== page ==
COVID-19

COVID-19 vaccines: key facts

There are currently no authorised vaccines for COVID-19 in the European Union (EU). The European Medicines Agency (EMA) is liaising closely with developers of potential COVID-19 vaccines, mobilising its own resources and cooperating with regulatory partners, to ensure safe and effective vaccines reach patients as soon as possible.

Why are vaccines to prevent COVID-19 urgently needed?

COVID-19 vaccines are medicines that aim to prevent disease caused by the novel coronavirus SARS-CoV-2 by triggering an immune response.

The current Coronavirus disease (COVID-19) pandemic is a global crisis, with devastating health, social and economic impact. 

COVID-19 can cause severe disease and death with yet unknown long-term consequences in people of all ages, including in otherwise healthy people. 

Safe and effective vaccines for COVID-19 are needed to protect individuals from becoming ill, especially healthcare professionals and vulnerable populations, such as older people or those with chronic diseases.

Is there a vaccine to protect against COVID-19?

There are no vaccines approved yet in the EU to prevent or treat any of the human coronavirus infections, including those causing the common colds or more serious conditions.

Due to the urgency posed by the pandemic, efforts are ongoing to develop and study COVID-19 vaccines in order to approve and make them available as soon as possible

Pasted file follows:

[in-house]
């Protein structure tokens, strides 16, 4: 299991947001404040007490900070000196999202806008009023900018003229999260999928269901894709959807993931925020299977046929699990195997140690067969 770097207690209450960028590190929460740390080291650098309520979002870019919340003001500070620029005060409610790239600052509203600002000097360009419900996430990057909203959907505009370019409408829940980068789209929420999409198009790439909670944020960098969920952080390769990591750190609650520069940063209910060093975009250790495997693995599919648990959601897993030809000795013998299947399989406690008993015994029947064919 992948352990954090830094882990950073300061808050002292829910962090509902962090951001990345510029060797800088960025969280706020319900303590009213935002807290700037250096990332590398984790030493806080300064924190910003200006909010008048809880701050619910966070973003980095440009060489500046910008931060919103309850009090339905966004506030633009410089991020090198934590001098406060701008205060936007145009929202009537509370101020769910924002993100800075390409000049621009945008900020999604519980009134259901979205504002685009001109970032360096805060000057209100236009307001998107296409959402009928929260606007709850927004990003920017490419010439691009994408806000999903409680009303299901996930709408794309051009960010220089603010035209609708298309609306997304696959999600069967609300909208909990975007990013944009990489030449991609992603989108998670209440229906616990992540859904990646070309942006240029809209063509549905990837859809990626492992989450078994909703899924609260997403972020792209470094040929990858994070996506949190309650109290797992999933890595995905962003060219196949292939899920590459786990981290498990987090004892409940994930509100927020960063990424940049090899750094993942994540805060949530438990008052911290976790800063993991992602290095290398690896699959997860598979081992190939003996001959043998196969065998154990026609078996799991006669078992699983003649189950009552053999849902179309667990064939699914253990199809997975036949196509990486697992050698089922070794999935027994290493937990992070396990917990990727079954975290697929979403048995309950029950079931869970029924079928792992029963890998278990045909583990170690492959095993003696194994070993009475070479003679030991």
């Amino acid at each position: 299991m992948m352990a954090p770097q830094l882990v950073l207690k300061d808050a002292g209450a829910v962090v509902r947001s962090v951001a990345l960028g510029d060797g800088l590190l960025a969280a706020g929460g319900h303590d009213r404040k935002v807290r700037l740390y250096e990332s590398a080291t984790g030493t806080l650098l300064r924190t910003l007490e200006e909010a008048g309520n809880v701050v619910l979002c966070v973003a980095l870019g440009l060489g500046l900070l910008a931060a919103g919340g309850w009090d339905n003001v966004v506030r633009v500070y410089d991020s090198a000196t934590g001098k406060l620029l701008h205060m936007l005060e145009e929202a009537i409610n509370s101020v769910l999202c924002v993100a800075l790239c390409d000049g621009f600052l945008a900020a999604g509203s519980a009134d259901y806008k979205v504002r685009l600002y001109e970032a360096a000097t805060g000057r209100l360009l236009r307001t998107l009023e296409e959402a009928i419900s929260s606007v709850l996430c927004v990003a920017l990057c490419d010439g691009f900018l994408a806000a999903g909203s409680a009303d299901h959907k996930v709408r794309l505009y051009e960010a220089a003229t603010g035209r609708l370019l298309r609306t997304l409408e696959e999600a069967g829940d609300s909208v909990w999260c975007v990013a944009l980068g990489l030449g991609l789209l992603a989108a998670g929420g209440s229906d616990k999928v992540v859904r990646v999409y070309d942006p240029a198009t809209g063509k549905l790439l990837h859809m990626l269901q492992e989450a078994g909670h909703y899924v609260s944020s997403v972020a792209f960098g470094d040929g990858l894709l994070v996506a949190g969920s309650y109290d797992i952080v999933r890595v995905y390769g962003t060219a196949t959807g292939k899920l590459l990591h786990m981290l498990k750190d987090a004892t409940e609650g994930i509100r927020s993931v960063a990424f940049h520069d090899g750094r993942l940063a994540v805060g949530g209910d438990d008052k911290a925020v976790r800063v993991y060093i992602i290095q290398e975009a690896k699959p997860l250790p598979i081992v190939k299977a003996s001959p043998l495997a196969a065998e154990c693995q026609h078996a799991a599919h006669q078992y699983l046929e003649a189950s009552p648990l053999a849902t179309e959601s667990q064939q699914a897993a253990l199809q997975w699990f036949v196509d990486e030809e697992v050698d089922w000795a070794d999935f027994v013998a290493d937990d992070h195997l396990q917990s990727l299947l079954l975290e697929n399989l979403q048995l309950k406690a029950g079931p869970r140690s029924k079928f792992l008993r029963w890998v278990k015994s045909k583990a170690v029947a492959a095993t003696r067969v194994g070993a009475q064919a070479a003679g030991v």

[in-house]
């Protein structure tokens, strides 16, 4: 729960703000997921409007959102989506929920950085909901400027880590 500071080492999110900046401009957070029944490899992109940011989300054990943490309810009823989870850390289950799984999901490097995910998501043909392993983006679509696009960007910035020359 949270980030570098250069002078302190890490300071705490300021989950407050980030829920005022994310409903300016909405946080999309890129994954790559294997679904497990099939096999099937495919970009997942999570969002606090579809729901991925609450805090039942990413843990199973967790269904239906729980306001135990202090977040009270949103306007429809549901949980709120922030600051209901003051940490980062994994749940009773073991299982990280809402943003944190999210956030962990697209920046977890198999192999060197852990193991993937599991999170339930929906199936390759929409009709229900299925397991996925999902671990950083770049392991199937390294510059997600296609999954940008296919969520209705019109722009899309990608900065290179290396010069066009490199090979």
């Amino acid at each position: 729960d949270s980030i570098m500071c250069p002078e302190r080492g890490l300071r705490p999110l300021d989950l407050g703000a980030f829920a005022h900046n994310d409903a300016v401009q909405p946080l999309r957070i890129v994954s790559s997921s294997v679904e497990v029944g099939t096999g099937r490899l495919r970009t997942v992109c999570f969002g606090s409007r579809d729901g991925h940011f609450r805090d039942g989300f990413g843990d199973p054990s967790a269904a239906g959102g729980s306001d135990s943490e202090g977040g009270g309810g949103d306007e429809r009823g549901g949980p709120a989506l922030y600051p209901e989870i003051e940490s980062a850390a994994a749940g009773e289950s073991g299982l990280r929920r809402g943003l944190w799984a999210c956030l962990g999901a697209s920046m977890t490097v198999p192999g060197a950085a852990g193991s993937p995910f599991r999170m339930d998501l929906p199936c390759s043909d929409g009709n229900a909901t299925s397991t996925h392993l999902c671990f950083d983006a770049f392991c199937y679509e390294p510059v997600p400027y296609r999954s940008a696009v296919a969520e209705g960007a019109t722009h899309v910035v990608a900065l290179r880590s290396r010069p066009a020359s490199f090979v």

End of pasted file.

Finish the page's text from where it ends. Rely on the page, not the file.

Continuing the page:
For the latest information, see Treatments and vaccines for COVID-19

It is not currently known what level of protection can be reached with the vaccines in development. Reasonably effective vaccines, together with other public health measures and therapeutic treatments, will be a key component in overcoming COVID-19.

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Vaccines work by preparing a person's immune system (the body’s natural defences) to recognise and defend itself against a specific disease.

Most research on COVID-19 vaccines involves generating responses to all or part of a protein (spike protein, or protein S) that is unique to the virus that causes COVID-19. When a person receives the vaccine, it will trigger an immune response.

If the person is infected by the virus later on, the immune system recognises the virus and, because it is already prepared to attack the virus, protects the person from COVID-19.